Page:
| Brigadier General|
| American Civil War|
James Booth Lockwood
| August 17, 1814
Kent County, Delaware (1814-08-17) |
U.S. Naval Academy Cemetery Annapolis, Maryland
United States of America
1836 - 1837, 1861 - 1865
December 7, 1899, Georgetown, Washington, D.C., United States
United States Military Academy
American Civil War
United States Army
Henry Hayes Lockwood Wikipedia
Henry Hayes Lockwood (August 17, 1814 – December 7, 1899) was an American soldier and authority on military tactics.
Lockwood was born in Camden Delaware Kent County, Delaware August 17, 1814 to prominent citizen of Camden William Kirkley Lockwood, born in 1786 and his wife, Mary. Lockwood graduated from West Point in 1836. After serving for three years, he resigned from the Army and became a professor of mathematics at the U.S. Naval Academy in Annapolis.
Lockwood entered the Union Army as colonel of the 1st Regiment Delaware Volunteer Infantry, was commissioned a brigadier general of volunteers on August 8, 1861, and served in the defenses of the lower Potomac River.On November 13, 1861 Lockwood was entrusted with command of Accomac and Northampton Counties of eastern shore of Virginia. Lockwood wanted to adopt a pacification policy on the Virginia shore, therefore, he gave the rebels adequate time to retreat. On July 23, 1862, Lockwood commandeered the Cessford property at Eastville, Virginia for his headquarters and used that residence intermittently throughout the war, protecting the crucial telegraph line from Hampton Roads across the Delmarva Peninsula.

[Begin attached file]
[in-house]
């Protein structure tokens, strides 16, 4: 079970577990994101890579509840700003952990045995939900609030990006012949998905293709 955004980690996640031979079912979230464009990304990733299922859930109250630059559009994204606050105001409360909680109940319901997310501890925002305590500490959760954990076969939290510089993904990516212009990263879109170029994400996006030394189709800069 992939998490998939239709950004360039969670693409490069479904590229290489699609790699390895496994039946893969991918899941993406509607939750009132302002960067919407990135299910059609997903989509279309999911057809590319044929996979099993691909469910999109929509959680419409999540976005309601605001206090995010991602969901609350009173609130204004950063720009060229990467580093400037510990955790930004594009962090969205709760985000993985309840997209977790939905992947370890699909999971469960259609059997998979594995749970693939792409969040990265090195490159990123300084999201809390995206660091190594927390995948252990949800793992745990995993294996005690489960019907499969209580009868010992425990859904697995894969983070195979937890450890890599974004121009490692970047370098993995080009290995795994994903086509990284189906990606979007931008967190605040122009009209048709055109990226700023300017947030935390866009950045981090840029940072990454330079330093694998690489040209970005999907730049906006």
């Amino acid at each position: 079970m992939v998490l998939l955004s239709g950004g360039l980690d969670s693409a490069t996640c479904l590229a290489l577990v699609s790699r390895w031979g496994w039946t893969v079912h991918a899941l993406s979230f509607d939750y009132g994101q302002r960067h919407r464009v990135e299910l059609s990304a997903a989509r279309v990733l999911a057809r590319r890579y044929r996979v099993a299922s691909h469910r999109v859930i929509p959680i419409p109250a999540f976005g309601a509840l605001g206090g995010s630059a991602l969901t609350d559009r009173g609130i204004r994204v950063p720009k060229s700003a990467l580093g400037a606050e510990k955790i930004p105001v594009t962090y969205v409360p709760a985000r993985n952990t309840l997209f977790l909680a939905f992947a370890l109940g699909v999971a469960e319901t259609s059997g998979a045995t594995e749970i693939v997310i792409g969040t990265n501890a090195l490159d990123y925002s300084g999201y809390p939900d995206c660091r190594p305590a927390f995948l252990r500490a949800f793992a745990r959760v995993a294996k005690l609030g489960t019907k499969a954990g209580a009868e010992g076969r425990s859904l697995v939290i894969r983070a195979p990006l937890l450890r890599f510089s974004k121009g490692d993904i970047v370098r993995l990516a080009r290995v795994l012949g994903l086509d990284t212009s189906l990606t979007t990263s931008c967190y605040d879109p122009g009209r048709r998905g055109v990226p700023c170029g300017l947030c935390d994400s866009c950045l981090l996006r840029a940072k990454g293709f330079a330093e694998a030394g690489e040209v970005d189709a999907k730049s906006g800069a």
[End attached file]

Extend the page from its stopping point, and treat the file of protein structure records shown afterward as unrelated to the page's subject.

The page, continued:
Gen. Lockwood commanded a brigade attached to XII Corps at the Battle of Gettysburg. His brigade was kept directly under corps headquarters during the battle, because the acting corps commander, Brig. Gen. Alpheus S. Williams, did not want an unknown officer commanding 1st Division just because he was senior of Brig. Gen.. Thomas H. Ruger. The brigade was absorbed into the division after Williams returned to that command and Maj. Gen. Henry W. Slocum resumed corps command. In the winter of 1863–64 Lockwood commanded the Middle Department, with headquarters at Baltimore, Maryland. Later he took part in the Richmond Campaign, briefly commanding a division in V Corps. His corps commander, Maj. Gen. Gouverneur K. Warren, sent the former academic back to the Middle Department because did not find Lockwood sufficiently competent for so high a rank.
After the war, Lockwood resumed his teaching at the U.S. Naval Academy. He commanded the U.S. Naval Observatory from 1870 to 1876 and retired from service on August 18, 1876. He died in Georgetown, D.C., and is buried at the U.S. Naval Academy Cemetery in Annapolis, Maryland.
He was the author of Manual of Naval Batteries (1852) and Exercises in Small Arms and Field Artillery (1852).